His grim visage is all over Buenos Aires. The Eternauta is the hero of one of the most influential science fiction comics ever published, and certainly the most important comic in Argentina’s history. He’s also the most often employed graffiti motif in the city.
I’ll remember Roger Yrurtia for two things. One: for having a last name so ridiculously intimidating that I won’t even try to pronounce it. And, two: for his gorgeous sculpture called Canto al Trabajo (“Song to Work”).
Like all great metropolises, Buenos Aires has a thriving street art scene. We took a tour of some of the best graffiti the city has to offer.
I can count on exactly one finger the number of times I’ve stood before a flower sculpture and thought to myself, “Now that is really fucking cool”.
Before moving to Buenos Aires, we conducted a little research into the city’s music scene and stumbled upon an artist by the name of Chancha via Circuito. We were instantly hooked, and his music became our constant soundtrack for our final weeks in Savannah. Fresh and modern, but firmly rooted in tradition, it sounded exactly how we imagined Buenos Aires would be like. It made us anxious to arrive.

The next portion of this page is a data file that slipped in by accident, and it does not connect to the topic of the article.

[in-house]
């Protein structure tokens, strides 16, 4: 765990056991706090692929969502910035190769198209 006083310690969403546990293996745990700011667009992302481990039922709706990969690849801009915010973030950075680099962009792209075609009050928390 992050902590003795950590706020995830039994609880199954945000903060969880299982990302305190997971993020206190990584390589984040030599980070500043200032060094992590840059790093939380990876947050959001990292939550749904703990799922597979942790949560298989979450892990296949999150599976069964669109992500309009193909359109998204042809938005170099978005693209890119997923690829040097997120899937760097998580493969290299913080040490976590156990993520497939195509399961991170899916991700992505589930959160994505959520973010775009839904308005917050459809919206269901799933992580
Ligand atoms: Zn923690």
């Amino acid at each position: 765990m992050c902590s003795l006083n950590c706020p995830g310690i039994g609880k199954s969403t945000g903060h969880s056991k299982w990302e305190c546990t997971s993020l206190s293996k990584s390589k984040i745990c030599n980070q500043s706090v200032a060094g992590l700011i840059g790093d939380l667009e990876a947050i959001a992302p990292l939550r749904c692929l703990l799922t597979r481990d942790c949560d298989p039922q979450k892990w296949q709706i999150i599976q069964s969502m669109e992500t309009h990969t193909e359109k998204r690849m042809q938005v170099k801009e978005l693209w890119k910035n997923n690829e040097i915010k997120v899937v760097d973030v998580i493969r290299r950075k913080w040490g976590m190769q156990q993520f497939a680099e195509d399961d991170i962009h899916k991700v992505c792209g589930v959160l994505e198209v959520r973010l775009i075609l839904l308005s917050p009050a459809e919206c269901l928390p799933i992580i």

At the end of an afternoon spent exploring Belgrano “R”, one of the most posh neighborhoods in Buenos Aires, a huge turtle peering out of a window on Calle Mendoza grabbed our attention. Made completely out of recycled plastic bottles, it was just one piece in what looked like an incredible gallery. We tried the door, but it was closed. Curses.
Swirling, symmetrical lines and bright colors are the primary elements of fileteado, the most porteño of all arts. The decorative style can be seen everywhere in the capital, from store fronts to city buses, and is enjoying a resurgence in popularity. We met one of Buenos Aires’ most famous filete artists, Alfredo Genovese, at his studio in the barrio of Paternal.
Allow me to introduce Juan Carlos Balvidares, the “Caminante Argentino”, who’s been around the world, sharing his music beyond the borders of his native land. We met him in front of the Recoleta Cemetery, where he was performing. Finding out that I’m from Germany, he told me that he’s been there and also walked across the rest of the world, making money by playing his original songs on the streets. Usually, you can find him in front of the cemetery, but on Sundays you might run into him at the Antique Market in San Telmo. Visit his site to hear some of his music. And if you run into him on the streets, strike up a conversation! He’s more than happy to share his stories.
Occupying an old tobacco factory on Avendia San Juan, the Museo de Arte Moderno de Buenos Aires (MAMBA) is an awesome museum with a bright future ahead of it.
With its brightly painted houses and open air art, the southern immigrant neighborhood of La Boca is both enchanting and irritating. How much you enjoy yourself depends on when you go, and how allergic you are to kitsch.